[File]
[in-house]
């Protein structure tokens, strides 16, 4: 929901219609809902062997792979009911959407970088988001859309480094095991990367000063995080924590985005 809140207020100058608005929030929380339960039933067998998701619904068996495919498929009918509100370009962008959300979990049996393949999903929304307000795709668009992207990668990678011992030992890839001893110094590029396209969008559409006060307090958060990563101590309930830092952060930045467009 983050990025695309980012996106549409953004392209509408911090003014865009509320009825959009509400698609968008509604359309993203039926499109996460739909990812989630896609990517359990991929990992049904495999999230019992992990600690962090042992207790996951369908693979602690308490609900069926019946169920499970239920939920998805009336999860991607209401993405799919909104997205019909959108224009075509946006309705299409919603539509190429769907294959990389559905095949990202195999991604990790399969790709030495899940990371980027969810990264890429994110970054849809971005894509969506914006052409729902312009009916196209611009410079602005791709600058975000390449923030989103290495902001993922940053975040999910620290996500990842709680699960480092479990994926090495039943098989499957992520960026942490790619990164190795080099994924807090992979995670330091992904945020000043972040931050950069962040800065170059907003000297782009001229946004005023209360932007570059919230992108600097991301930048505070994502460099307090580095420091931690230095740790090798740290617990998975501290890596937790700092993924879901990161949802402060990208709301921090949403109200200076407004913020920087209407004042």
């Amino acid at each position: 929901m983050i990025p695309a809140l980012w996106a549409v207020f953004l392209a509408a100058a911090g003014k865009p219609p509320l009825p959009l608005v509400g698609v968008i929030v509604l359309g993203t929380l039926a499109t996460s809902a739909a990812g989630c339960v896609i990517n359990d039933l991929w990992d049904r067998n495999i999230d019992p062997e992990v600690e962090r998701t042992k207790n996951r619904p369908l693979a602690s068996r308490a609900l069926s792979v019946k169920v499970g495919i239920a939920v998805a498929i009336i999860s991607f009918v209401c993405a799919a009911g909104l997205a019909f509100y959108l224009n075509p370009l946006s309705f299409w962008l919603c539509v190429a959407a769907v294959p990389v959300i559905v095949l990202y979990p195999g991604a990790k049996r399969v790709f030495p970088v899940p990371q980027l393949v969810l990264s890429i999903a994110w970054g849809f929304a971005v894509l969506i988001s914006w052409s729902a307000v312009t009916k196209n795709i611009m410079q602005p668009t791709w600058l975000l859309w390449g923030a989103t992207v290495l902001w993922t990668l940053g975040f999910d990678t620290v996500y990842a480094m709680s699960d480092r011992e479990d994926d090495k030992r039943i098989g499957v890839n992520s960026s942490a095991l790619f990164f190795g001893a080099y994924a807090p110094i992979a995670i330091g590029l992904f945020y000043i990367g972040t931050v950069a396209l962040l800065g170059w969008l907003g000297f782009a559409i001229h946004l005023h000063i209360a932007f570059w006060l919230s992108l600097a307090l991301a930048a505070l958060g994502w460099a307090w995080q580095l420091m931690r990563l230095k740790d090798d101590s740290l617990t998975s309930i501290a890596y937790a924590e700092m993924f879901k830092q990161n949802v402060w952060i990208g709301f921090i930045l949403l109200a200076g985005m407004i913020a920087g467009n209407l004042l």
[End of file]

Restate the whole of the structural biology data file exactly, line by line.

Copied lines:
[in-house]
């Protein structure tokens, strides 16, 4: 929901219609809902062997792979009911959407970088988001859309480094095991990367000063995080924590985005 809140207020100058608005929030929380339960039933067998998701619904068996495919498929009918509100370009962008959300979990049996393949999903929304307000795709668009992207990668990678011992030992890839001893110094590029396209969008559409006060307090958060990563101590309930830092952060930045467009 983050990025695309980012996106549409953004392209509408911090003014865009509320009825959009509400698609968008509604359309993203039926499109996460739909990812989630896609990517359990991929990992049904495999999230019992992990600690962090042992207790996951369908693979602690308490609900069926019946169920499970239920939920998805009336999860991607209401993405799919909104997205019909959108224009075509946006309705299409919603539509190429769907294959990389559905095949990202195999991604990790399969790709030495899940990371980027969810990264890429994110970054849809971005894509969506914006052409729902312009009916196209611009410079602005791709600058975000390449923030989103290495902001993922940053975040999910620290996500990842709680699960480092479990994926090495039943098989499957992520960026942490790619990164190795080099994924807090992979995670330091992904945020000043972040931050950069962040800065170059907003000297782009001229946004005023209360932007570059919230992108600097991301930048505070994502460099307090580095420091931690230095740790090798740290617990998975501290890596937790700092993924879901990161949802402060990208709301921090949403109200200076407004913020920087209407004042």
């Amino acid at each position: 929901m983050i990025p695309a809140l980012w996106a549409v207020f953004l392209a509408a100058a911090g003014k865009p219609p509320l009825p959009l608005v509400g698609v968008i929030v509604l359309g993203t929380l039926a499109t996460s809902a739909a990812g989630c339960v896609i990517n359990d039933l991929w990992d049904r067998n495999i999230d019992p062997e992990v600690e962090r998701t042992k207790n996951r619904p369908l693979a602690s068996r308490a609900l069926s792979v019946k169920v499970g495919i239920a939920v998805a498929i009336i999860s991607f009918v209401c993405a799919a009911g909104l997205a019909f509100y959108l224009n075509p370009l946006s309705f299409w962008l919603c539509v190429a959407a769907v294959p990389v959300i559905v095949l990202y979990p195999g991604a990790k049996r399969v790709f030495p970088v899940p990371q980027l393949v969810l990264s890429i999903a994110w970054g849809f929304a971005v894509l969506i988001s914006w052409s729902a307000v312009t009916k196209n795709i611009m410079q602005p668009t791709w600058l975000l859309w390449g923030a989103t992207v290495l902001w993922t990668l940053g975040f999910d990678t620290v996500y990842a480094m709680s699960d480092r011992e479990d994926d090495k030992r039943i098989g499957v890839n992520s960026s942490a095991l790619f990164f190795g001893a080099y994924a807090p110094i992979a995670i330091g590029l992904f945020y000043i990367g972040t931050v950069a396209l962040l800065g170059w969008l907003g000297f782009a559409i001229h946004l005023h000063i209360a932007f570059w006060l919230s992108l600097a307090l991301a930048a505070l958060g994502w460099a307090w995080q580095l420091m931690r990563l230095k740790d090798d101590s740290l617990t998975s309930i501290a890596y937790a924590e700092m993924f879901k830092q990161n949802v402060w952060i990208g709301f921090i930045l949403l109200a200076g985005m407004i913020a920087g467009n209407l004042l």